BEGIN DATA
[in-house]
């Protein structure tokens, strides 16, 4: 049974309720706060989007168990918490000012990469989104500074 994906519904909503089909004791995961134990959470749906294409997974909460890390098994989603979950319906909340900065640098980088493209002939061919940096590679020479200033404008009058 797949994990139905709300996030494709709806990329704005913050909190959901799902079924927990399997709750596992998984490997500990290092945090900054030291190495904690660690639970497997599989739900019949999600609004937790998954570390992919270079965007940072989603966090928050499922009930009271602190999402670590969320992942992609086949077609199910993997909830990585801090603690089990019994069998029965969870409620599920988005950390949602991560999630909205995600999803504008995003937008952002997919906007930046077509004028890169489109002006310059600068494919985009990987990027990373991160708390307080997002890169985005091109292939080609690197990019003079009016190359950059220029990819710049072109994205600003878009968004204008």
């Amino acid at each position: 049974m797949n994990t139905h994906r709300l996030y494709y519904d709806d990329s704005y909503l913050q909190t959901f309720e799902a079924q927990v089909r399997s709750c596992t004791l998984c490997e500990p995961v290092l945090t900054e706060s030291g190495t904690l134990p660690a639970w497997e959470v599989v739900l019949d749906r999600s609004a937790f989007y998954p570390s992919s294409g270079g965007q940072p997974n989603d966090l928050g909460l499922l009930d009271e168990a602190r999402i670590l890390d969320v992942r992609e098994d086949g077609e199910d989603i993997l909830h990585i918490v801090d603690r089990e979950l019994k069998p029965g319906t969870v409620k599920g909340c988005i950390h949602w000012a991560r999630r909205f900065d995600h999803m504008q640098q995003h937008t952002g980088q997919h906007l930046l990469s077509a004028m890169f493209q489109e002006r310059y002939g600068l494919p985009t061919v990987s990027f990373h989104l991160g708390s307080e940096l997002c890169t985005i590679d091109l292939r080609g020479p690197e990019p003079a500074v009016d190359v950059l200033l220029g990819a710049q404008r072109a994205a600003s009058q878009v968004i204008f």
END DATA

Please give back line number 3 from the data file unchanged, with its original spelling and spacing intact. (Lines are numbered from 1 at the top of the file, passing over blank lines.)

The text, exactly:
């Amino acid at each position: 049974m797949n994990t139905h994906r709300l996030y494709y519904d709806d990329s704005y909503l913050q909190t959901f309720e799902a079924q927990v089909r399997s709750c596992t004791l998984c490997e500990p995961v290092l945090t900054e706060s030291g190495t904690l134990p660690a639970w497997e959470v599989v739900l019949d749906r999600s609004a937790f989007y998954p570390s992919s294409g270079g965007q940072p997974n989603d966090l928050g909460l499922l009930d009271e168990a602190r999402i670590l890390d969320v992942r992609e098994d086949g077609e199910d989603i993997l909830h990585i918490v801090d603690r089990e979950l019994k069998p029965g319906t969870v409620k599920g909340c988005i950390h949602w000012a991560r999630r909205f900065d995600h999803m504008q640098q995003h937008t952002g980088q997919h906007l930046l990469s077509a004028m890169f493209q489109e002006r310059y002939g600068l494919p985009t061919v990987s990027f990373h989104l991160g708390s307080e940096l997002c890169t985005i590679d091109l292939r080609g020479p690197e990019p003079a500074v009016d190359v950059l200033l220029g990819a710049q404008r072109a994205a600003s009058q878009v968004i204008f």